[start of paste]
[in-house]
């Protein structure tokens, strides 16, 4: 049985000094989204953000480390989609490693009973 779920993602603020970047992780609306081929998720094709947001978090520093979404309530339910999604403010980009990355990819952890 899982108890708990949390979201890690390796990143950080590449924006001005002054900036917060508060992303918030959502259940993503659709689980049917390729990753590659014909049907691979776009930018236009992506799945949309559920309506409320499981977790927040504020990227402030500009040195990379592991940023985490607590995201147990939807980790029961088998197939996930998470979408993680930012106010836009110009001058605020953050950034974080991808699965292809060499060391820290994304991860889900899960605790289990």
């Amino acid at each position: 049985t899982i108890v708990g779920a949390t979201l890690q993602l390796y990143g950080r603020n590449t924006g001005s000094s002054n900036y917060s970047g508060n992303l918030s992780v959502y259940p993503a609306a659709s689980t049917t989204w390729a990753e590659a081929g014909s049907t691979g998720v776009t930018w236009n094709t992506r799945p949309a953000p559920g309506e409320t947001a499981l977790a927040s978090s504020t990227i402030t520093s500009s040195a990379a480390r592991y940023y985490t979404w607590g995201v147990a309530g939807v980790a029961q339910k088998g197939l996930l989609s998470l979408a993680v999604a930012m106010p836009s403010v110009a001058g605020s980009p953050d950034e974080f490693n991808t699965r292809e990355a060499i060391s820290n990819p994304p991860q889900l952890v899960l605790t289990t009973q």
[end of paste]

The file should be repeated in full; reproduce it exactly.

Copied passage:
[in-house]
């Protein structure tokens, strides 16, 4: 049985000094989204953000480390989609490693009973 779920993602603020970047992780609306081929998720094709947001978090520093979404309530339910999604403010980009990355990819952890 899982108890708990949390979201890690390796990143950080590449924006001005002054900036917060508060992303918030959502259940993503659709689980049917390729990753590659014909049907691979776009930018236009992506799945949309559920309506409320499981977790927040504020990227402030500009040195990379592991940023985490607590995201147990939807980790029961088998197939996930998470979408993680930012106010836009110009001058605020953050950034974080991808699965292809060499060391820290994304991860889900899960605790289990």
């Amino acid at each position: 049985t899982i108890v708990g779920a949390t979201l890690q993602l390796y990143g950080r603020n590449t924006g001005s000094s002054n900036y917060s970047g508060n992303l918030s992780v959502y259940p993503a609306a659709s689980t049917t989204w390729a990753e590659a081929g014909s049907t691979g998720v776009t930018w236009n094709t992506r799945p949309a953000p559920g309506e409320t947001a499981l977790a927040s978090s504020t990227i402030t520093s500009s040195a990379a480390r592991y940023y985490t979404w607590g995201v147990a309530g939807v980790a029961q339910k088998g197939l996930l989609s998470l979408a993680v999604a930012m106010p836009s403010v110009a001058g605020s980009p953050d950034e974080f490693n991808t699965r292809e990355a060499i060391s820290n990819p994304p991860q889900l952890v899960l605790t289990t009973q």